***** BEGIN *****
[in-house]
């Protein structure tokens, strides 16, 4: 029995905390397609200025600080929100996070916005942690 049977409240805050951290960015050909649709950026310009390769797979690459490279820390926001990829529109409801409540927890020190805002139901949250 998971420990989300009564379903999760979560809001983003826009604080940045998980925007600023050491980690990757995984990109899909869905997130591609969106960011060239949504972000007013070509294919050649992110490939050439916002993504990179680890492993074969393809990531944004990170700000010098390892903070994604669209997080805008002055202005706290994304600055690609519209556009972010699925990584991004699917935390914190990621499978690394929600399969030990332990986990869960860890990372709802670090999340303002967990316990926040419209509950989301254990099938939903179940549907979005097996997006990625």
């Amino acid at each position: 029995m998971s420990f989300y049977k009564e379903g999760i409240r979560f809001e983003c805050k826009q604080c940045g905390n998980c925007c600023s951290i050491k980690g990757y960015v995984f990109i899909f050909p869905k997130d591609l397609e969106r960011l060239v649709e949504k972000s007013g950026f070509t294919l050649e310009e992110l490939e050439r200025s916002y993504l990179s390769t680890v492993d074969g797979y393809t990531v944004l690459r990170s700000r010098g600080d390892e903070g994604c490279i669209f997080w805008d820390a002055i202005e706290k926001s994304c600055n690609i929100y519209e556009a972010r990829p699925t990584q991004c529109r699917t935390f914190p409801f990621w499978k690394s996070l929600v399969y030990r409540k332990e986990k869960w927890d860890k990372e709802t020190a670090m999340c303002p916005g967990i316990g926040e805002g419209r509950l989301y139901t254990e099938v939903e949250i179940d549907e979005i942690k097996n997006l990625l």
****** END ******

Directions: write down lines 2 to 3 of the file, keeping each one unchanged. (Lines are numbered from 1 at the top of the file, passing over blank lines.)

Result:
């Protein structure tokens, strides 16, 4: 029995905390397609200025600080929100996070916005942690 049977409240805050951290960015050909649709950026310009390769797979690459490279820390926001990829529109409801409540927890020190805002139901949250 998971420990989300009564379903999760979560809001983003826009604080940045998980925007600023050491980690990757995984990109899909869905997130591609969106960011060239949504972000007013070509294919050649992110490939050439916002993504990179680890492993074969393809990531944004990170700000010098390892903070994604669209997080805008002055202005706290994304600055690609519209556009972010699925990584991004699917935390914190990621499978690394929600399969030990332990986990869960860890990372709802670090999340303002967990316990926040419209509950989301254990099938939903179940549907979005097996997006990625």
């Amino acid at each position: 029995m998971s420990f989300y049977k009564e379903g999760i409240r979560f809001e983003c805050k826009q604080c940045g905390n998980c925007c600023s951290i050491k980690g990757y960015v995984f990109i899909f050909p869905k997130d591609l397609e969106r960011l060239v649709e949504k972000s007013g950026f070509t294919l050649e310009e992110l490939e050439r200025s916002y993504l990179s390769t680890v492993d074969g797979y393809t990531v944004l690459r990170s700000r010098g600080d390892e903070g994604c490279i669209f997080w805008d820390a002055i202005e706290k926001s994304c600055n690609i929100y519209e556009a972010r990829p699925t990584q991004c529109r699917t935390f914190p409801f990621w499978k690394s996070l929600v399969y030990r409540k332990e986990k869960w927890d860890k990372e709802t020190a670090m999340c303002p916005g967990i316990g926040e805002g419209r509950l989301y139901t254990e099938v939903e949250i179940d549907e979005i942690k097996n997006l990625l």